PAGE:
.
      There’s a photo of it here: http://www.haaretz.com/print-edition/features/bridging-the-gap-between-the-west-bank-and-gaza-with-a-dream-1.418096

      Reply to Comment
    8. aristeides

      Rodrigo – I have a better idea. Repartition the country and move all your aunts and cats into Gaza. The Palestinians will then have a contiguous country and a safe passage won’t be necessary.

      Reply to Comment
    9. ya3cov

      XYZ, you are living in a fantasy world, and to me it’s quite hilarious.

      Reply to Comment
    10. RichardL

      Oh dear! In some uncited newspaper article XYZ has read a non-empirical report that Gazans are not liked by West Bankers, all justified by overhearing a group of the latter telling some of the former to go back from whence they came. From this he/she has deduced that denying Palestinians their human rights to travel is doing them a favour, and that Palestinians “would never agree” to refugees being returned to the West Bank.

      If these rumours backed by Rodrigo’s concerns for his aunt’s cats are the only justifications for denying Palestinians their human right to travel then Dr Pundak is right to push for a start tomorrow. Unfortunately Messrs Netanyahu and Lieberman will no doubt have some even more illogical and obscure reason for denying such an initiative for peace and prosperity not only for Palestine but for the region.

      Reply to Comment
    11. XYZ

      I quoted the article because the New York Times is not particularly friendly to Israel and is supportive of the Palestinians. If they report on a situation which is not the official propaganda line (bad Israelis, innocent, saintly Palestinians) it is worth noting.
      It should also be pointed out the idea of the Palestinian refugees “returning to the West Bank” (a place few if any of them are native to) is an Israeli Leftist idea, the Palestinians reject it in their negotiations, so this is not my idea.

      Reply to Comment
    12. sh

      “Palestinian refugees “returning to the West Bank” (a place few if any of them are native to) ”
      .
      XYZ, you won’t mind anyone pointing out that more and more Gazans will be native to the West Bank if Israel continues with its practice of dumping West Bankers it doesn’t want in Gaza. Look what the deal was with Hanaa Shalabi last week.

      Reply to Comment
    13. phlegmatico

      safe passage from Gaza to Judea/Shomron? How about right after the Norwegians install a safe passage so that the Saami can return to foraging their reindeer herds in a “liberated” Occupied Oslo. That Occupation came first, let’s deal with it first! And let’s not forget to restoring Occupied New York to the Netherlands Crown, that also stands in line before Palestine!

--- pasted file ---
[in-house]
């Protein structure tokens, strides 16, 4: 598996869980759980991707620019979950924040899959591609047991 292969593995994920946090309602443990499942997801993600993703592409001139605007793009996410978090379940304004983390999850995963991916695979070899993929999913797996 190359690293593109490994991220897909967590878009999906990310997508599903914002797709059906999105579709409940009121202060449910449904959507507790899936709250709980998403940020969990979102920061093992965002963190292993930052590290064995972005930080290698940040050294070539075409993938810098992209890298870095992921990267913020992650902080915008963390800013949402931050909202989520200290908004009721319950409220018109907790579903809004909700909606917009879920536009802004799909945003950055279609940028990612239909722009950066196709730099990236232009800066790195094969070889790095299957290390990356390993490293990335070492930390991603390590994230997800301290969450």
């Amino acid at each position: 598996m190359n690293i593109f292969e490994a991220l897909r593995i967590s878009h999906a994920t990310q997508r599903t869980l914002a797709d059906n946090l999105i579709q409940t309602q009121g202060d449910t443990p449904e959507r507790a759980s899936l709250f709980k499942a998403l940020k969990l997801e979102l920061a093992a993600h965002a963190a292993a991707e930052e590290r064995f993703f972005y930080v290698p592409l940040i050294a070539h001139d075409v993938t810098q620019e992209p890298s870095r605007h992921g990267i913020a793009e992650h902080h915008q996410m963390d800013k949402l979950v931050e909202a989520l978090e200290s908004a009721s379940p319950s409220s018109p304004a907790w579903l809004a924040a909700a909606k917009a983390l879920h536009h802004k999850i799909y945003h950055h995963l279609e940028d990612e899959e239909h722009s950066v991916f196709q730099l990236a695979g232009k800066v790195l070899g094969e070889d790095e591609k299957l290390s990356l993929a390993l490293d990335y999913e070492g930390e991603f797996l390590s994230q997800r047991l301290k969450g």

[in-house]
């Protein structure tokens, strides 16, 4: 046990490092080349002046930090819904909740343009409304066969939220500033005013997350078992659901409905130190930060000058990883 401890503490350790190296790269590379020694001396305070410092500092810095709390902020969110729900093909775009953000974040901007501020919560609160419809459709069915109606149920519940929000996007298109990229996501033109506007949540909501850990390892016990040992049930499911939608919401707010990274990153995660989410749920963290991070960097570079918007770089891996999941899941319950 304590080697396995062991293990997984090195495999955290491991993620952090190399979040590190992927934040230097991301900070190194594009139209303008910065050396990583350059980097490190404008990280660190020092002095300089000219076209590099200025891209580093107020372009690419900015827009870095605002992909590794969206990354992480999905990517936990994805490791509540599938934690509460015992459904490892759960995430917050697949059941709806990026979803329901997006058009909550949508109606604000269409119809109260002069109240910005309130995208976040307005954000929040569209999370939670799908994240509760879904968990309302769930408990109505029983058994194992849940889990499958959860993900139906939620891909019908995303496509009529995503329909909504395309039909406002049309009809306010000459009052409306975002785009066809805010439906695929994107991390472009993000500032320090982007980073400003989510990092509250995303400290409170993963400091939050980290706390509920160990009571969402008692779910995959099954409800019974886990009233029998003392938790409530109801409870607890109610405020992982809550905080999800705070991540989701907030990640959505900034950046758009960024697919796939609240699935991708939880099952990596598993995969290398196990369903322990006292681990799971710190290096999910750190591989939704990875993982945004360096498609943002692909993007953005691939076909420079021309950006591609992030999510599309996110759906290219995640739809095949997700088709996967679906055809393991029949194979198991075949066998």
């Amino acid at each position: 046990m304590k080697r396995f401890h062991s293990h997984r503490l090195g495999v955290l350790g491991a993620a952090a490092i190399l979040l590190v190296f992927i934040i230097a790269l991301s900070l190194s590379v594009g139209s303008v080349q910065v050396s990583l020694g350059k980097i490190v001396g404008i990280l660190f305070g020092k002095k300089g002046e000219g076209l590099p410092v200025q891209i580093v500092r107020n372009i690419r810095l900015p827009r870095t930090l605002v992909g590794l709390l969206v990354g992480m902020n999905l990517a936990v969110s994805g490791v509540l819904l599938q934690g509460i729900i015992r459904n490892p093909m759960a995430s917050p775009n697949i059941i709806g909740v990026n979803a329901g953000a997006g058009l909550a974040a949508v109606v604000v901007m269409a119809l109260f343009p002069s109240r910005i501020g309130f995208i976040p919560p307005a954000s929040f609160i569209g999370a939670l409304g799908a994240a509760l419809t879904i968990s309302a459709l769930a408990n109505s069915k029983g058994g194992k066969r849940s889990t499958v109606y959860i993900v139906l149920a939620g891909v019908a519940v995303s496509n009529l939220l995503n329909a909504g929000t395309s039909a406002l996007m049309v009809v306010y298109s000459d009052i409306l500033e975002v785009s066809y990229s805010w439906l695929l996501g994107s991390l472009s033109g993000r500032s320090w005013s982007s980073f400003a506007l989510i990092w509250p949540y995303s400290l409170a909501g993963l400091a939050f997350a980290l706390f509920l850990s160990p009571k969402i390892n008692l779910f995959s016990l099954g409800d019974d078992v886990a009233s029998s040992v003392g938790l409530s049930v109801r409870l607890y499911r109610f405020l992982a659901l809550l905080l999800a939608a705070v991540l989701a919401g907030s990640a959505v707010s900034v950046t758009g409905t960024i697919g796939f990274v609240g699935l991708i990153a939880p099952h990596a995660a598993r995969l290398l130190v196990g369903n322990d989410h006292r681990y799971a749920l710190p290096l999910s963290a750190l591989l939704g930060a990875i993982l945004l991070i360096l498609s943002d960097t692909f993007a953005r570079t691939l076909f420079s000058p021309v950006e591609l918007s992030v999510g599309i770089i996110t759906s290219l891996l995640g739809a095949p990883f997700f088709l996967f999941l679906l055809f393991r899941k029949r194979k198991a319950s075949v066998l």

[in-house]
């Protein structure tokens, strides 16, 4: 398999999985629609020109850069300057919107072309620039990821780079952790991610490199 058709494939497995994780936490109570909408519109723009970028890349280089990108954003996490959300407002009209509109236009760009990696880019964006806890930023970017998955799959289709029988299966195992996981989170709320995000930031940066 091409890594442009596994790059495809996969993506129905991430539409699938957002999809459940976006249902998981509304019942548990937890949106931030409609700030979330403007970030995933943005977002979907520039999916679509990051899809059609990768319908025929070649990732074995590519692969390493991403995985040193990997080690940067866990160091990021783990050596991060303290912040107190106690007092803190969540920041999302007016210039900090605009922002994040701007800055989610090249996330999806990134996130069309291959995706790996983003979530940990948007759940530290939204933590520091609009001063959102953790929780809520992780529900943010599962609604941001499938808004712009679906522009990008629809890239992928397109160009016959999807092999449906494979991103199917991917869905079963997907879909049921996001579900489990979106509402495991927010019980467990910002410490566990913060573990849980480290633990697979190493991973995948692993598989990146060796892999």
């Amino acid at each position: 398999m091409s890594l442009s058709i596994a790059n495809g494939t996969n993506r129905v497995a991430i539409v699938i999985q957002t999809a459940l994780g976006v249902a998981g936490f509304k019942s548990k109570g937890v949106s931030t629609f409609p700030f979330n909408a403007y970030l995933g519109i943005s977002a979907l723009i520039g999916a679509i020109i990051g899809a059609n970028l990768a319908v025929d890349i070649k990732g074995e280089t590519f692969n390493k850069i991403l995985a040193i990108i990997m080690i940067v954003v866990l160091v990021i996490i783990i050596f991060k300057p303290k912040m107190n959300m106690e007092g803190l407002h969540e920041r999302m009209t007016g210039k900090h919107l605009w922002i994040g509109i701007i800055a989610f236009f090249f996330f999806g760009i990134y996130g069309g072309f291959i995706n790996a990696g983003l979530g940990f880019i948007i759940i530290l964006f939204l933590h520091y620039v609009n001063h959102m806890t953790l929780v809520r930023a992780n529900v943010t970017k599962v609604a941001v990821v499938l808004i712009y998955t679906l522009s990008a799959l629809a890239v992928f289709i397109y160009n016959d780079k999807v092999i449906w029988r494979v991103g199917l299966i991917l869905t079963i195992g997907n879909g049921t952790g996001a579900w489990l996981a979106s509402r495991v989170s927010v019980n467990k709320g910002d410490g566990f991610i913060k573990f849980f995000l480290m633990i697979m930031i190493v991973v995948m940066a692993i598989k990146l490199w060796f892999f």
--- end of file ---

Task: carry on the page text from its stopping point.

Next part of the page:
Reply to Comment
    14. RichardL

      XYZ : I would suggest that you referred to an article in the NYT in order to claim a dubious and unlikely West Bank opposition to a safe passage between Palestinian territories rather than you “quoted the article […] which is not the official propaganda line”. I would also be interested to know which office or bureaucratic institution is responsible for the “official propaganda line” to which you refer.

      Reply to Comment
    15. Rodrigo

      Aresteides, Or perhaps the Palestinians can have two countries, each one of them individually contiguous with no bypass road required? 2 is better than 1, right? Besides, Gaza is pretty full and my aunt’s cats need room to roam.

      Reply to Comment
    16. Rodrigo

      Richardl, how dare you presume that my aunt’s cats are not important?
      .

      I should point out that there is no such thing as a human right to enter or pass through any country, nor is there any inherent right for Palestinians to have a sovereign passage through Israeli territory. The argument that Israel is obligated to provide ‘safe passage’ between Gaza and the West Bank is based on the Oslo agreement, where it is entirely subject to Israeli security considerations and where the passages remains under Israeli control and sovereignty. Considering that Hamas runs Gaza, disallowing safe passage to the West Bank most certainly falls under the aegis of legitimate security concerns. When that changes, perhaps more consideration can be given to Pundak’s plan.

      Reply to Comment
    17. RichardL

      Rodrigo: Never could understand why pesky cats are important to anyone.